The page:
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Edgardo Abenina

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NEWS
January 29, 1990 | From Times staff and Wire reports
Philippine troops in a dawn raid today captured a rebel general regarded as one of the main organizers of last month's failed coup against President Corazon Aquino, the military said. Brig. Gen. Edgardo Abenina, who had a $44,500 price on his head, is the most senior officer arrested since the rebellion was crushed. Military officials said he suffered bruises trying to escape troops who surrounded his Manila hide-out.
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NEWS
January 29, 1990 | From Times staff and Wire reports
Philippine troops in a dawn raid today captured a rebel general regarded as one of the main organizers of last month's failed coup against President Corazon Aquino, the military said. Brig. Gen. Edgardo Abenina, who had a $44,500 price on his head, is the most senior officer arrested since the rebellion was crushed. Military officials said he suffered bruises trying to escape troops who surrounded his Manila hide-out.
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NEWS
December 7, 1989 | MARK FINEMAN, TIMES STAFF WRITER
The scene at the posh suburban home of a rich, anti-government businessman Wednesday night was an inside glimpse of a coup gone bad. Renegade Brig. Gen. Edgardo Abenina, self-styled political leader of the sixth unsuccessful coup attempt against Philippine President Corazon Aquino, was snacking on pickled eggs and Blue Nun wine and sending perhaps his final taunt to his former classmate--the man who was hunting him. "Surrender?"
NEWS
December 7, 1989 | MARK FINEMAN, TIMES STAFF WRITER
The scene at the posh suburban home of a rich, anti-government businessman Wednesday night was an inside glimpse of a coup gone bad. Renegade Brig. Gen. Edgardo Abenina, self-styled political leader of the sixth unsuccessful coup attempt against Philippine President Corazon Aquino, was snacking on pickled eggs and Blue Nun wine and sending perhaps his final taunt to his former classmate--the man who was hunting him. "Surrender?"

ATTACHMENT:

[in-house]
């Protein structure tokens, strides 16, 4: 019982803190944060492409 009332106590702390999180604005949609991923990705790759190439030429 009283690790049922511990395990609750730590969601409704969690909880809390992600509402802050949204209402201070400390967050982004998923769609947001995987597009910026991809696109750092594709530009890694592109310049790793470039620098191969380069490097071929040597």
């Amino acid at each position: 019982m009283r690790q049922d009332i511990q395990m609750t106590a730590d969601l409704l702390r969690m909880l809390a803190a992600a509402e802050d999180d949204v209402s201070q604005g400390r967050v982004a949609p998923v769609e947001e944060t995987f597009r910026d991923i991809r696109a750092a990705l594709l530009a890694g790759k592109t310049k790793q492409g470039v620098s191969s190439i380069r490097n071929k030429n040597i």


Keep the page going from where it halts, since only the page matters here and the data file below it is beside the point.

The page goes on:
NEWS
August 29, 1987 | MARK FINEMAN, Times Staff Writer
At the height of Friday's bloody uprising in the Philippine Armed Forces, army Capt. Ricardo Morales received a battle wound that he said will never be a source of pride. A combat veteran, Morales and thousands of fellow soldiers had decided to side with President Corazon Aquino against a politically powerful band of nearly 1,000 renegade troops mutinying against her rule.
NEWS
December 3, 1989 | MARK FINEMAN, TIMES STAFF WRITER
Declaring that "we shall not surrender, we will fight," a key leader of the current Philippine coup asserted Saturday that the mutineers had virtually succeeded in "toppling" President Corazon Aquino's government Friday and that the tide turned against the rebellion only after the U.S. military intervened in the conflict. In a telephone interview with The Times from a rebel base in suburban Manila, Brig. Gen. Edgardo M.
NEWS
January 29, 1990 | From Times Wire Services
Troops early today captured a key leader in last month's coup attempt, and the military chief said the arrest will severely weaken efforts to launch a new bid to topple the government. Brig. Gen. Edgardo Abenina, captured outside a house in suburban Quezon City with two other rebel officers, is believed to be the senior officer involved in the Dec. 1-9 coup attempt. Abenina jumped a fence fleeing the troops but fell and injured a leg, said Brig. Gen.